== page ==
A prize-winning historian reveals how Stalin—not Hitler—was the animating force of World War II in this major new history.
We remember World War II as a struggle between good and evil, with Hitler propelling events and the Allied powers saving the day. But Hitler's armies did not fight in multiple theaters, his empire did not span the Eurasian continent, and he did not inherit the spoils of war. That role belonged to Joseph Stalin. Hitler's genocidal ambition may have unleashed Armageddon, but as celebrated historian Sean McMeekin shows, the conflicts that emerged were the result of Stalin's maneuverings, orchestrated to unleash a war between capitalist powers in Europe and between Japan and the Anglo-American forces in the Pacific. Meanwhile, the United States and Britain's self-defeating strategy of supporting Stalin and his armies at all costs allowed the Soviets to conquer most of Eurasia, from Berlin to Beijing, for Communism.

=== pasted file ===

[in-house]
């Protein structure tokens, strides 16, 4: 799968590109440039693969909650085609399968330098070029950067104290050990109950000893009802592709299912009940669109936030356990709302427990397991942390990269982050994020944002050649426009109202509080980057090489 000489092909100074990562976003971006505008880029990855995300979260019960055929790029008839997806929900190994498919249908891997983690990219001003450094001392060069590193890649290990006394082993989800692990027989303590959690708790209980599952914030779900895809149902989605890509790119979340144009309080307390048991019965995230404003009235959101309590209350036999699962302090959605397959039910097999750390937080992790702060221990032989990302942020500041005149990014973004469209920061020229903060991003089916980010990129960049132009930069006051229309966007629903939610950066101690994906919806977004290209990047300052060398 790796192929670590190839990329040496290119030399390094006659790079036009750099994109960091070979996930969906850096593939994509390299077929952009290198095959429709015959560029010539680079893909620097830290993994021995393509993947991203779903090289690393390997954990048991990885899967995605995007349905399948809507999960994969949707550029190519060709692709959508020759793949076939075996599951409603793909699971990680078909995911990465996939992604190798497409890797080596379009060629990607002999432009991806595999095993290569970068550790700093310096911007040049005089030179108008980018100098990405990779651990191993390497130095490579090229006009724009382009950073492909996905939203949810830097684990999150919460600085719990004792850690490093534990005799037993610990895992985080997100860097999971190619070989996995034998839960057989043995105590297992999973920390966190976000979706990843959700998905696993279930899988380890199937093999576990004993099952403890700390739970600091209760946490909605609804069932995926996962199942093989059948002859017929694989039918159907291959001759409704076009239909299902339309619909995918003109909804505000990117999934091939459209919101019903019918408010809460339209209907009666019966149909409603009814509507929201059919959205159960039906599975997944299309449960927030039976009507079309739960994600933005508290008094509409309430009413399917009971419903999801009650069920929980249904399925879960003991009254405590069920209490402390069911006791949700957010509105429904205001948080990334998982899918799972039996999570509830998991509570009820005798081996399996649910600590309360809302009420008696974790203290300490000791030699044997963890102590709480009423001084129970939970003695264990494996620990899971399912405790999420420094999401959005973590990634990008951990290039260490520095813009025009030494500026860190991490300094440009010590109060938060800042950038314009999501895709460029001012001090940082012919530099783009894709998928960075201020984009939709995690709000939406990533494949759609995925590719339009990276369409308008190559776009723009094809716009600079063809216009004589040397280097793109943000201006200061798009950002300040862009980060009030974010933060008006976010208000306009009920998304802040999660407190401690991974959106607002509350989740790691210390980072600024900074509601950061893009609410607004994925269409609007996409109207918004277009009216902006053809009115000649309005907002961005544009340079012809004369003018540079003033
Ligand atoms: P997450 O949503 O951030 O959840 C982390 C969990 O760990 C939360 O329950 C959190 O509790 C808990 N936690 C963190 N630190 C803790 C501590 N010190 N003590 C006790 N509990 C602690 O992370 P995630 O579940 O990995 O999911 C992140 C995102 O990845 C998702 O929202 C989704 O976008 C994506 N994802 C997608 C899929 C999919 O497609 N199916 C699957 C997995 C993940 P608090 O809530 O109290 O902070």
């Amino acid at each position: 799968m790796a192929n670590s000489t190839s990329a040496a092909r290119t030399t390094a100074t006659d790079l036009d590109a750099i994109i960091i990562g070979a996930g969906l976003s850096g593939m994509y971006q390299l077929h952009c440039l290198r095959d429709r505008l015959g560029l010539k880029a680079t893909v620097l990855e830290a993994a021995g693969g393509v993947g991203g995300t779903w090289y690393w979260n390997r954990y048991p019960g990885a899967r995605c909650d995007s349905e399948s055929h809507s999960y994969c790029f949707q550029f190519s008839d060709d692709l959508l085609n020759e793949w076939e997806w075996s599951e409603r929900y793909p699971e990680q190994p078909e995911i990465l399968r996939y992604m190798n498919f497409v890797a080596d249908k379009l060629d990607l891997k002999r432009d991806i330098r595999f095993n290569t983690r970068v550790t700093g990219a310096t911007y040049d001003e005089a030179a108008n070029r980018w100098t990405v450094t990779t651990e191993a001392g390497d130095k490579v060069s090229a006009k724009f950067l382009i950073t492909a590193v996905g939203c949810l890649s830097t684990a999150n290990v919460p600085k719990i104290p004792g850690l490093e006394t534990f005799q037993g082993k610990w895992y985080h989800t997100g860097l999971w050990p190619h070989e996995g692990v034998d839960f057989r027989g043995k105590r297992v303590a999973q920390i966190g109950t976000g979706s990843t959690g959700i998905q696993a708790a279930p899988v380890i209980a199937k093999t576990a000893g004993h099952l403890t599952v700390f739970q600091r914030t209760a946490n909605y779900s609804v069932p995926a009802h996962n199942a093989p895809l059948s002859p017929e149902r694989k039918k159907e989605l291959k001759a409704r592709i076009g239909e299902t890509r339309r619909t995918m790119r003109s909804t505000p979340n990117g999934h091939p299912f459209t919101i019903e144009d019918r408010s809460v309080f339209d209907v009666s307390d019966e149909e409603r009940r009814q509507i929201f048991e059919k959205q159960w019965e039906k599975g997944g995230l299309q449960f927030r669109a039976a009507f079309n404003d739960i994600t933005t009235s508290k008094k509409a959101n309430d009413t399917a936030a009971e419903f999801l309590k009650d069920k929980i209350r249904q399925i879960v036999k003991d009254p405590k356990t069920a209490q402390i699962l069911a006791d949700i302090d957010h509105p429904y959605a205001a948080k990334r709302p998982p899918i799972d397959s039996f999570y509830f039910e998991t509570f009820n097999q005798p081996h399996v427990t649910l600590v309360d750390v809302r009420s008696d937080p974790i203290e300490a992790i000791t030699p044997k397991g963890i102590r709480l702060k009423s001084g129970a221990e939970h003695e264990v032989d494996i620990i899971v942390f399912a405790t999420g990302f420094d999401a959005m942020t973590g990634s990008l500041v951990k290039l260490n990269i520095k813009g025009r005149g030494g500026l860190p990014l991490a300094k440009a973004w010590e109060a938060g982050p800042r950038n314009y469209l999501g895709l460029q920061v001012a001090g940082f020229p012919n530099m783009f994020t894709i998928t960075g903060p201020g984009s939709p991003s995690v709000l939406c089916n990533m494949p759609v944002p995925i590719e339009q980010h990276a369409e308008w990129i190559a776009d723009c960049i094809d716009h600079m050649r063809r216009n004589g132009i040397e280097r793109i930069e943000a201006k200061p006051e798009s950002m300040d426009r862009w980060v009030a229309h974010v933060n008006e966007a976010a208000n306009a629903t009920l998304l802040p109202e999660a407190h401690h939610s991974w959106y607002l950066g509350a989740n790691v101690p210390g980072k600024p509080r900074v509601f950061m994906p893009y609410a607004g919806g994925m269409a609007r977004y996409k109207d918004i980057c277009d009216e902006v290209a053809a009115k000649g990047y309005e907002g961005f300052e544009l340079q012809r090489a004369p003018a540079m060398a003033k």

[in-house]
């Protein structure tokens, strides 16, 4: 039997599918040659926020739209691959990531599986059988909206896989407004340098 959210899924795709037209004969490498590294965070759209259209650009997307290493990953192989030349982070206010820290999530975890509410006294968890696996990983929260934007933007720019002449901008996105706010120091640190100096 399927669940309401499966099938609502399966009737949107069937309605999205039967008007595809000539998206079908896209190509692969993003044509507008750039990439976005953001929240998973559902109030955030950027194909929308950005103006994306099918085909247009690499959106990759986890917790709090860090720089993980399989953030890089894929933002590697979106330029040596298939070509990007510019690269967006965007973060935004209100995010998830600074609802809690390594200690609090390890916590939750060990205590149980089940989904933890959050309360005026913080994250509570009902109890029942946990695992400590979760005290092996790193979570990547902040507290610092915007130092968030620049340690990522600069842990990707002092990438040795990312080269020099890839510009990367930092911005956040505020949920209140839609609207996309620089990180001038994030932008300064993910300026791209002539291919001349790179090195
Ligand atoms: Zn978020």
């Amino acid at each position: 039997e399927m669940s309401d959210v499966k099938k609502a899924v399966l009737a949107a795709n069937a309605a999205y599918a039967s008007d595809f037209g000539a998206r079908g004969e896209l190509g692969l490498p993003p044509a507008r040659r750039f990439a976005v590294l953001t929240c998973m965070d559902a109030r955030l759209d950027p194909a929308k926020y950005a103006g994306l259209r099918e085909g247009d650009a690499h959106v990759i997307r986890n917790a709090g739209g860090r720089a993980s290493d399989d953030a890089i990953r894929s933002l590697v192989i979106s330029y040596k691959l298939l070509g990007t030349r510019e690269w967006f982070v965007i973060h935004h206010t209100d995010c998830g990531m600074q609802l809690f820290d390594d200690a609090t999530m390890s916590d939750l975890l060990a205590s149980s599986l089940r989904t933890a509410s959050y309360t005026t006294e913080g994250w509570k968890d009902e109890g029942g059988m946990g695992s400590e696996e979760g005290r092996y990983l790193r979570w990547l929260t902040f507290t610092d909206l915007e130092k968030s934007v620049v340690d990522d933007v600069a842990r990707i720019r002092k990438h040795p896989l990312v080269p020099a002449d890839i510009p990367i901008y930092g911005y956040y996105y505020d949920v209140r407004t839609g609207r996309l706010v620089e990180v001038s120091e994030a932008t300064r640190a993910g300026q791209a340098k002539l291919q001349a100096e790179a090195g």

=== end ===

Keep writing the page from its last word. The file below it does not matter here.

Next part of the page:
A groundbreaking reassessment, Stalin's War is essential reading for anyone looking to understand the roots of the current world order.
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